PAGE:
NAHMS Survey to Measure Antibiotic Use, Stewardship

Lizzy SchultzAg Group, Pork, Pork Checkoff, Research, Survey

USDA’s National Animal Health Monitoring System (NAHMS) will begin asking pig farmers who have at least 1,000 pigs and farm in any of the top 13 pork-producing states about their on-farm antimicrobial use and their related stewardship practices this spring. Those states include Colorado, Illinois, Indiana, Iowa, Kansas, Minnesota, Missouri, Nebraska, North Carolina, Ohio, Oklahoma, Pennsylvania and South Dakota.

The NAHMS Antimicrobial Use on U.S. Swine Operations 2017 study will:

Estimate the percentage of production sites using and the percentage of weaned market pigs receiving specific antimicrobials in feed and/or water by reasons for use.
Describe antimicrobial-use practices in feed and water on production sites.
Provide baseline data (historical) on antimicrobial-use practices in place before implementation of FDA policy changes (prior to 2017), which can be used for evaluating trends over time.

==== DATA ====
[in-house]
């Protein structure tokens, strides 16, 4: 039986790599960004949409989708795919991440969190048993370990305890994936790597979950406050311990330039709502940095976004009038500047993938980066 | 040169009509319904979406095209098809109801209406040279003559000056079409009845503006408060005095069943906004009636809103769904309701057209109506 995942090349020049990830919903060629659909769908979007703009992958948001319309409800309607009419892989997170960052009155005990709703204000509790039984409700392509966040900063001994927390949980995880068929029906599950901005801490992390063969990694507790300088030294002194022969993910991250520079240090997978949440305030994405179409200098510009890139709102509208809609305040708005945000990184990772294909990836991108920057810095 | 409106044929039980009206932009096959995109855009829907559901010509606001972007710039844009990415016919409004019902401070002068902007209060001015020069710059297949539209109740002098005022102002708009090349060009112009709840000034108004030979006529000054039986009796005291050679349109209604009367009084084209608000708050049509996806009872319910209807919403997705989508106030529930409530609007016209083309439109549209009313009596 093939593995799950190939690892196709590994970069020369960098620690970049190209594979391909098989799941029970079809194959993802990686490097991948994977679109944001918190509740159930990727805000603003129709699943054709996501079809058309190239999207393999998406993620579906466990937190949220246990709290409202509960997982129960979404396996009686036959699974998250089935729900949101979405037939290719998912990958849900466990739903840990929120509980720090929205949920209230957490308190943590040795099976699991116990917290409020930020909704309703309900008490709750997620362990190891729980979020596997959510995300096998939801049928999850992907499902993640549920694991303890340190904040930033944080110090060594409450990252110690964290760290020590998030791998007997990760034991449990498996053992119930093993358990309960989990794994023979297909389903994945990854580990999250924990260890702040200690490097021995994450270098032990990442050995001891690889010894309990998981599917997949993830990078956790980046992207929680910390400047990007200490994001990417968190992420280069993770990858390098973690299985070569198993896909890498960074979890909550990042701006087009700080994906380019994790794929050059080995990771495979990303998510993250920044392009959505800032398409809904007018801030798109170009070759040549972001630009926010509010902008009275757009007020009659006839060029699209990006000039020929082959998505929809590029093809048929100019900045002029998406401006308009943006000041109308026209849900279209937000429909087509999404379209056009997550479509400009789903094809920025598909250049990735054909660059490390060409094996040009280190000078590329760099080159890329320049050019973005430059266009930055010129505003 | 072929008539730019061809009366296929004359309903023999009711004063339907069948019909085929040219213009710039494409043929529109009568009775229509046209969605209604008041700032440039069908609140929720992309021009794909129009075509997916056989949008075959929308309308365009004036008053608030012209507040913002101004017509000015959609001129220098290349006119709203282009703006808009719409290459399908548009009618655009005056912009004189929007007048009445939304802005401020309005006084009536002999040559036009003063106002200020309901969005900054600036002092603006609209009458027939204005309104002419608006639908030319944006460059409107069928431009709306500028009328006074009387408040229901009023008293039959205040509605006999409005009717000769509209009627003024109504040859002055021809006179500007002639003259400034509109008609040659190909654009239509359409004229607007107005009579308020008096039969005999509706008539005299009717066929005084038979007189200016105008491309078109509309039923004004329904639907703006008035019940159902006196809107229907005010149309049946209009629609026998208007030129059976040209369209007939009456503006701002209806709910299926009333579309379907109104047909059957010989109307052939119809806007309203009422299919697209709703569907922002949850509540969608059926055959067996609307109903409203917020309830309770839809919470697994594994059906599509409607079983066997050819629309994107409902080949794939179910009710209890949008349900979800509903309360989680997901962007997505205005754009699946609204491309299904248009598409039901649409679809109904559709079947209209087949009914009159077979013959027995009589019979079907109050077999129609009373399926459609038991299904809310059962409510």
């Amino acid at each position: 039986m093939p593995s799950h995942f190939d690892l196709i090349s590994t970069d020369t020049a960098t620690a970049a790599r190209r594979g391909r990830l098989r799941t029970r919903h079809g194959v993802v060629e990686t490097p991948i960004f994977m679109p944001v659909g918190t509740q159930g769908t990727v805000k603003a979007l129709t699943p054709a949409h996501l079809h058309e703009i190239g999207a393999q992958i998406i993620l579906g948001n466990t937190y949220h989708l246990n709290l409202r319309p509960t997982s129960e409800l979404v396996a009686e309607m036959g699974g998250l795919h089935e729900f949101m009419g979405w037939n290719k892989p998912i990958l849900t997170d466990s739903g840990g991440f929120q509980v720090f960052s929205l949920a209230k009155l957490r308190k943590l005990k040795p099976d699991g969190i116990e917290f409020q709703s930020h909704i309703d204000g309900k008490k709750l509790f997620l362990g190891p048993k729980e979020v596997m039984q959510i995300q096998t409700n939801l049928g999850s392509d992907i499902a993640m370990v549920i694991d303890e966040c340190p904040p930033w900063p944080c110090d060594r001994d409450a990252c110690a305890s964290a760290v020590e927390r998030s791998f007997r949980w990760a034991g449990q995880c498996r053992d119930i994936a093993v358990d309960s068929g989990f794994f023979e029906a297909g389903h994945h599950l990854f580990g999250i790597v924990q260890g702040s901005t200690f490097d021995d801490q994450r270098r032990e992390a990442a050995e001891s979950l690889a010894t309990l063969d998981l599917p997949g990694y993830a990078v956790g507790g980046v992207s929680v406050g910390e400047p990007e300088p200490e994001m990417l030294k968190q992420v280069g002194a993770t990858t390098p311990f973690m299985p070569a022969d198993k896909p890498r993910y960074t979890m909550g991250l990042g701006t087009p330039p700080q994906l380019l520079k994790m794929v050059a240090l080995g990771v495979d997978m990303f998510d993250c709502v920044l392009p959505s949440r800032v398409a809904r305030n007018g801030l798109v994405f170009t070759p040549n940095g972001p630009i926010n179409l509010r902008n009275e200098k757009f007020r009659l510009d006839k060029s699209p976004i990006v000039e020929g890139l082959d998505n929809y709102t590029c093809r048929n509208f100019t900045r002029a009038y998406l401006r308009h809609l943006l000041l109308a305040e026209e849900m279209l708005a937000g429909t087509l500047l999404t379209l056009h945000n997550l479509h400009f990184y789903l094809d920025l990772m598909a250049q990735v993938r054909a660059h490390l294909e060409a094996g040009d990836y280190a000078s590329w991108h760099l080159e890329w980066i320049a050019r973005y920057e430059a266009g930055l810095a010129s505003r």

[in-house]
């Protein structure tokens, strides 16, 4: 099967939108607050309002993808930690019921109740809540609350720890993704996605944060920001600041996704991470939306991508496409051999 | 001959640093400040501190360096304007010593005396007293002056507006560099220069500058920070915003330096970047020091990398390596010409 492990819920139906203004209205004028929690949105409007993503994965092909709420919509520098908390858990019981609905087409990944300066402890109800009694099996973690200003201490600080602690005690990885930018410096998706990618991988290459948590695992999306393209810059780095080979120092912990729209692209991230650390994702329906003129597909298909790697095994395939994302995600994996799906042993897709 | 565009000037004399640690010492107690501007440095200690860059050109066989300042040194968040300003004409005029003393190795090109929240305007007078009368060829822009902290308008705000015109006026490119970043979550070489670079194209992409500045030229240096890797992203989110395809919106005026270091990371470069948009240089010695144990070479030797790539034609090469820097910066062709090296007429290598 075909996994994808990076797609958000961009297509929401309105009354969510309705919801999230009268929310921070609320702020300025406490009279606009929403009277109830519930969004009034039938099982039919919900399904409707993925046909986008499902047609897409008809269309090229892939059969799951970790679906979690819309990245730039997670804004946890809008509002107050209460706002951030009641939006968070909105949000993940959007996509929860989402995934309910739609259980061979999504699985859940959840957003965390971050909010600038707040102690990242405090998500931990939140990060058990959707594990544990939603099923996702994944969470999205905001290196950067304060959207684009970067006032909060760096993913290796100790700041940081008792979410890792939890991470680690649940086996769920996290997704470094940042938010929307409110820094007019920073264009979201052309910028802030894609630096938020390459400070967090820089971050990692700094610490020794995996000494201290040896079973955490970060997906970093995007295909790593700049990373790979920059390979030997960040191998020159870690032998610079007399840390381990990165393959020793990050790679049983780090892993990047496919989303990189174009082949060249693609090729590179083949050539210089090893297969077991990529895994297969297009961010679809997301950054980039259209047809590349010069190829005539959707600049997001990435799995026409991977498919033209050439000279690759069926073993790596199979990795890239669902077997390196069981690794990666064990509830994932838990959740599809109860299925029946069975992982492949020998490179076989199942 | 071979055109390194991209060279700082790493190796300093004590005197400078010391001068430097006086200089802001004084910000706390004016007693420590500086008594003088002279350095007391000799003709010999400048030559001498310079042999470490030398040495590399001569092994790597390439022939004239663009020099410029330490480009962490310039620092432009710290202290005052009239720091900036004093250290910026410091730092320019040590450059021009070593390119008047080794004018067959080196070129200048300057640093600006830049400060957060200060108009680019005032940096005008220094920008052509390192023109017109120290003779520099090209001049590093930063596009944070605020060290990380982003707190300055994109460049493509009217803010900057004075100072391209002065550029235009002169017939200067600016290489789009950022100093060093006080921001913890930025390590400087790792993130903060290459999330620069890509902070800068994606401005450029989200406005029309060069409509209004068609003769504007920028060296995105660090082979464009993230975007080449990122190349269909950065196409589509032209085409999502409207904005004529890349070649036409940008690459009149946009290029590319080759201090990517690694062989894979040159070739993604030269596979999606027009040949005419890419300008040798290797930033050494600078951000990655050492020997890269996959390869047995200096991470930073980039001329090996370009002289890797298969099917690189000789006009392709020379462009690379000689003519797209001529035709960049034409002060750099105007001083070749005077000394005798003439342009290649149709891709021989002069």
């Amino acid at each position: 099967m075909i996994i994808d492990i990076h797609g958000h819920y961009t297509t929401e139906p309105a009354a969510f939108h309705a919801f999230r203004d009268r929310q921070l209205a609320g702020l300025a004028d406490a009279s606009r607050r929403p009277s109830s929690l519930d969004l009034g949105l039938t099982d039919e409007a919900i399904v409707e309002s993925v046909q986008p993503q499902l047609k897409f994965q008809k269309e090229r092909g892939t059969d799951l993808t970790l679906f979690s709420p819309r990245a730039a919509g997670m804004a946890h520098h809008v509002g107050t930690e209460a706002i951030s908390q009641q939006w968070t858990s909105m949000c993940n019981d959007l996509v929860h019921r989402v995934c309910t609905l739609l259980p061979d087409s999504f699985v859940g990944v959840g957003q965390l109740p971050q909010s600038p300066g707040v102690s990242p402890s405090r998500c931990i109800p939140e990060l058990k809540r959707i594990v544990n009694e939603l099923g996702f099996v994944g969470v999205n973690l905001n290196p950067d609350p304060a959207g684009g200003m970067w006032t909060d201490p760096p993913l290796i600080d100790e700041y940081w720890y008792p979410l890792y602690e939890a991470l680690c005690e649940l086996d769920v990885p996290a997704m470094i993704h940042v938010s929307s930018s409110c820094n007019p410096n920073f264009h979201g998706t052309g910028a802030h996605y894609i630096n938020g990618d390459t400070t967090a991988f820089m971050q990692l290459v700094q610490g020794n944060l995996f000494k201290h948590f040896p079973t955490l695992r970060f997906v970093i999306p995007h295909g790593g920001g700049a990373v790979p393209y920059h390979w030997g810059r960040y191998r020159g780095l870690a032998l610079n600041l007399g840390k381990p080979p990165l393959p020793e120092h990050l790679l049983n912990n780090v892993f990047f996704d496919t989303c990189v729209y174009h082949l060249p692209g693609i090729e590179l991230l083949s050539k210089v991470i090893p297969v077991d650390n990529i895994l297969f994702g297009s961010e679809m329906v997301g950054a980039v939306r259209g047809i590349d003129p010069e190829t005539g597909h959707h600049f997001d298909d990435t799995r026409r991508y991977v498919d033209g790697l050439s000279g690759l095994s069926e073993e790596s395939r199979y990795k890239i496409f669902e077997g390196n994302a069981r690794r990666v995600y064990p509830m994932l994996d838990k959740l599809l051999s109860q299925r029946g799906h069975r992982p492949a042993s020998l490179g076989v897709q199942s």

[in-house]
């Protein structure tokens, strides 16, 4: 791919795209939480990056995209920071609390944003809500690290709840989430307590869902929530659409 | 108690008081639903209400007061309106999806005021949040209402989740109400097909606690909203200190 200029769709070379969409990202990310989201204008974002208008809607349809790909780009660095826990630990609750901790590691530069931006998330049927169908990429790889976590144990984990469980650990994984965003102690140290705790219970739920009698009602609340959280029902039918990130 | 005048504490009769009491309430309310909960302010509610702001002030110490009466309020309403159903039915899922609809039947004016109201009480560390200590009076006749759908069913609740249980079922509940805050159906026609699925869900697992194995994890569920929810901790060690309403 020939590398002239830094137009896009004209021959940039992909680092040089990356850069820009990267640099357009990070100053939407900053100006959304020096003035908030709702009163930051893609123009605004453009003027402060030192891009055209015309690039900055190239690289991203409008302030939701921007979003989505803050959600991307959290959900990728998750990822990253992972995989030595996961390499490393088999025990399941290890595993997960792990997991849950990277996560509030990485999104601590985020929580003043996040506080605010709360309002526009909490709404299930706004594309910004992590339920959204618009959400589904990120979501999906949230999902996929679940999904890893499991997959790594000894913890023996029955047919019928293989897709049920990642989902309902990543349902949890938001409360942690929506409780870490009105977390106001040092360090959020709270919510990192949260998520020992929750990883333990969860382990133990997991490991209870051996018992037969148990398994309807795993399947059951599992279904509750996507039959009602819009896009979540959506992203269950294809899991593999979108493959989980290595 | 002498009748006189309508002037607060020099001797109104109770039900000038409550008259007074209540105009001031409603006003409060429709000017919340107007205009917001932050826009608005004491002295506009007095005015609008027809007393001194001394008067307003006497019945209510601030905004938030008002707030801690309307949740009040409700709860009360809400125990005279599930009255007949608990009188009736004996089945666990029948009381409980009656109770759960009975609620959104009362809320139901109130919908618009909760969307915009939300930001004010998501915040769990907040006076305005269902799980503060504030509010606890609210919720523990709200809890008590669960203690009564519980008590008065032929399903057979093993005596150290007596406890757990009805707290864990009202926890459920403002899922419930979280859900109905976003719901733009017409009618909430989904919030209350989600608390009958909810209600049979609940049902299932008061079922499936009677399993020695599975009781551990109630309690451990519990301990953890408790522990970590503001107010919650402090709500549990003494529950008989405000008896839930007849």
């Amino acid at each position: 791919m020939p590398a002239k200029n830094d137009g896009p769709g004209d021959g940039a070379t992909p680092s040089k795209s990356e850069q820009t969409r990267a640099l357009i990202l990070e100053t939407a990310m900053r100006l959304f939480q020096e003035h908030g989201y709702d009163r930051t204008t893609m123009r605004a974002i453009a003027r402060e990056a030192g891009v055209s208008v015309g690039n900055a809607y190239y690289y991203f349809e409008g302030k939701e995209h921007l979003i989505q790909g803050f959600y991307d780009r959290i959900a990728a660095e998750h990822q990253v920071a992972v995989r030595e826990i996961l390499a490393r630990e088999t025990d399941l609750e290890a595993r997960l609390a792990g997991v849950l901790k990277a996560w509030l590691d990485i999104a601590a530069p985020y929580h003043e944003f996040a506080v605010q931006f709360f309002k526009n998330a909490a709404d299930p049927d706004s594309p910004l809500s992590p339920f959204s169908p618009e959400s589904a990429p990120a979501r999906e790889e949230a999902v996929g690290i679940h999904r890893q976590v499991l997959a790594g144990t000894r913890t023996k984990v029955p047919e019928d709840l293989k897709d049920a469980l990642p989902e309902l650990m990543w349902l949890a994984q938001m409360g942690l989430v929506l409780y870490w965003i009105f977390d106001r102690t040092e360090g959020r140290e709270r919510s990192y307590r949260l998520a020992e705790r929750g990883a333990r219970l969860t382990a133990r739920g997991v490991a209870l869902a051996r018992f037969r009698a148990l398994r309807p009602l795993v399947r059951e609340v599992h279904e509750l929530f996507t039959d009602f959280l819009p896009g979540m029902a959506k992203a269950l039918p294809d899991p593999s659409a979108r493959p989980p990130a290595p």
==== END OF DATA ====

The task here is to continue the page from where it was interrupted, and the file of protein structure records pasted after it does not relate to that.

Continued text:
Describe antimicrobial stewardship practices on production sites with weaned market pigs or swine nursery and grower-finisher facilities.

“As an industry, we welcome this latest effort by USDA to get accurate information to the public about how America’s pig farmers actually use antibiotics,” said Jan Archer, National Pork Board president and a pig farmer in Goldsboro, North Carolina. “We’ve been good stewards of antibiotics over the years by working with our veterinarian partners and by following guidelines, such as those in the Pork Quality Assurance® Plus certification program. Also, this survey will provide benchmark data that can help our industry as we continue on our journey of continuous improvement.”

The National Agricultural Statistics Service (NASS) will contact producers in the 13 states who have at least 1,000 pigs to ask for their participation in the study. Later this summer, those who agree to participate will meet with a veterinarian from the USDA Animal Plant Health Inspection Service, who will conduct the survey. Importantly, the NAHMS study will protect participants’ privacy by not revealing names or contact information associated with individual data.